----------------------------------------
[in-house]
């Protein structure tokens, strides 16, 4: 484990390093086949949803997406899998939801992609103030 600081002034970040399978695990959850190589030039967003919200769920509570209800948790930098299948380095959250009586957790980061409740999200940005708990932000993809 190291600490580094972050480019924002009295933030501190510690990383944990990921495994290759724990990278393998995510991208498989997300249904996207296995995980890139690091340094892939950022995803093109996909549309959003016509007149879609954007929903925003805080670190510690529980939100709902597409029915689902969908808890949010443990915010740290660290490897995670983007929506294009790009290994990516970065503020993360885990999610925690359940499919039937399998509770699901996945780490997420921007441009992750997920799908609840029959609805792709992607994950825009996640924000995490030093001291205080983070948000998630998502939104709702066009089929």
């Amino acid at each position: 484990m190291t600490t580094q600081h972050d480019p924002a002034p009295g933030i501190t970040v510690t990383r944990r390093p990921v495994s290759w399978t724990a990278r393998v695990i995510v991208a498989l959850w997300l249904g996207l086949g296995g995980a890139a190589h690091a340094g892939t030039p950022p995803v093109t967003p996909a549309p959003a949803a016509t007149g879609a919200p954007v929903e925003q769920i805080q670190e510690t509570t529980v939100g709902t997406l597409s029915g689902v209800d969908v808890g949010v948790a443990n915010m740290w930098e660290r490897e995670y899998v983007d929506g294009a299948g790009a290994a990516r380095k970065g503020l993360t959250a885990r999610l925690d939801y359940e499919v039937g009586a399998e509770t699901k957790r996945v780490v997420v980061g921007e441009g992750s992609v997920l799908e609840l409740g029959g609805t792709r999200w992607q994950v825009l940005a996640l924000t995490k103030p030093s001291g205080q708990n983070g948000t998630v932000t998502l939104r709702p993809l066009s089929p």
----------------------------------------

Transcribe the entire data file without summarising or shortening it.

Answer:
[in-house]
């Protein structure tokens, strides 16, 4: 484990390093086949949803997406899998939801992609103030 600081002034970040399978695990959850190589030039967003919200769920509570209800948790930098299948380095959250009586957790980061409740999200940005708990932000993809 190291600490580094972050480019924002009295933030501190510690990383944990990921495994290759724990990278393998995510991208498989997300249904996207296995995980890139690091340094892939950022995803093109996909549309959003016509007149879609954007929903925003805080670190510690529980939100709902597409029915689902969908808890949010443990915010740290660290490897995670983007929506294009790009290994990516970065503020993360885990999610925690359940499919039937399998509770699901996945780490997420921007441009992750997920799908609840029959609805792709992607994950825009996640924000995490030093001291205080983070948000998630998502939104709702066009089929």
């Amino acid at each position: 484990m190291t600490t580094q600081h972050d480019p924002a002034p009295g933030i501190t970040v510690t990383r944990r390093p990921v495994s290759w399978t724990a990278r393998v695990i995510v991208a498989l959850w997300l249904g996207l086949g296995g995980a890139a190589h690091a340094g892939t030039p950022p995803v093109t967003p996909a549309p959003a949803a016509t007149g879609a919200p954007v929903e925003q769920i805080q670190e510690t509570t529980v939100g709902t997406l597409s029915g689902v209800d969908v808890g949010v948790a443990n915010m740290w930098e660290r490897e995670y899998v983007d929506g294009a299948g790009a290994a990516r380095k970065g503020l993360t959250a885990r999610l925690d939801y359940e499919v039937g009586a399998e509770t699901k957790r996945v780490v997420v980061g921007e441009g992750s992609v997920l799908e609840l409740g029959g609805t792709r999200w992607q994950v825009l940005a996640l924000t995490k103030p030093s001291g205080q708990n983070g948000t998630v932000t998502l939104r709702p993809l066009s089929p």